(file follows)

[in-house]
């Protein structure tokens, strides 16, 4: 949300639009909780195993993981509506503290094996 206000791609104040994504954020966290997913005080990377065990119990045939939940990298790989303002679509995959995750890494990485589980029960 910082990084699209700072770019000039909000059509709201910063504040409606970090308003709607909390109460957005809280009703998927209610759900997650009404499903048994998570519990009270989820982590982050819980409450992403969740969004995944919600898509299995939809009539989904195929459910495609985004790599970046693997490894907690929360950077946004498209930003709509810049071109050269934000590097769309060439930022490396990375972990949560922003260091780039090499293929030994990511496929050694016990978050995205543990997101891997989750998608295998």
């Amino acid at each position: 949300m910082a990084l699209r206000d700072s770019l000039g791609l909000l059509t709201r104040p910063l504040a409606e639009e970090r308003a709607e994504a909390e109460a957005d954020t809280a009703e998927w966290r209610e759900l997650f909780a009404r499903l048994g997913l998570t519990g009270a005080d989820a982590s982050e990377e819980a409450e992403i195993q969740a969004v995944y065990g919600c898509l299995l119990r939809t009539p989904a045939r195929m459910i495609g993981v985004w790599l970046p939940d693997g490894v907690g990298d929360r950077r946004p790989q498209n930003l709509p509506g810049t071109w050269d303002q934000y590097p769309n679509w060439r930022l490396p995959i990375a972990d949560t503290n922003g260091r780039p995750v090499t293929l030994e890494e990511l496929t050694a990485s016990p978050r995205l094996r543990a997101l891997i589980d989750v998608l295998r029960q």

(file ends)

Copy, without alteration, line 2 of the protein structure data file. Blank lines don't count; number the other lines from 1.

């Protein structure tokens, strides 16, 4: 949300639009909780195993993981509506503290094996 206000791609104040994504954020966290997913005080990377065990119990045939939940990298790989303002679509995959995750890494990485589980029960 910082990084699209700072770019000039909000059509709201910063504040409606970090308003709607909390109460957005809280009703998927209610759900997650009404499903048994998570519990009270989820982590982050819980409450992403969740969004995944919600898509299995939809009539989904195929459910495609985004790599970046693997490894907690929360950077946004498209930003709509810049071109050269934000590097769309060439930022490396990375972990949560922003260091780039090499293929030994990511496929050694016990978050995205543990997101891997989750998608295998």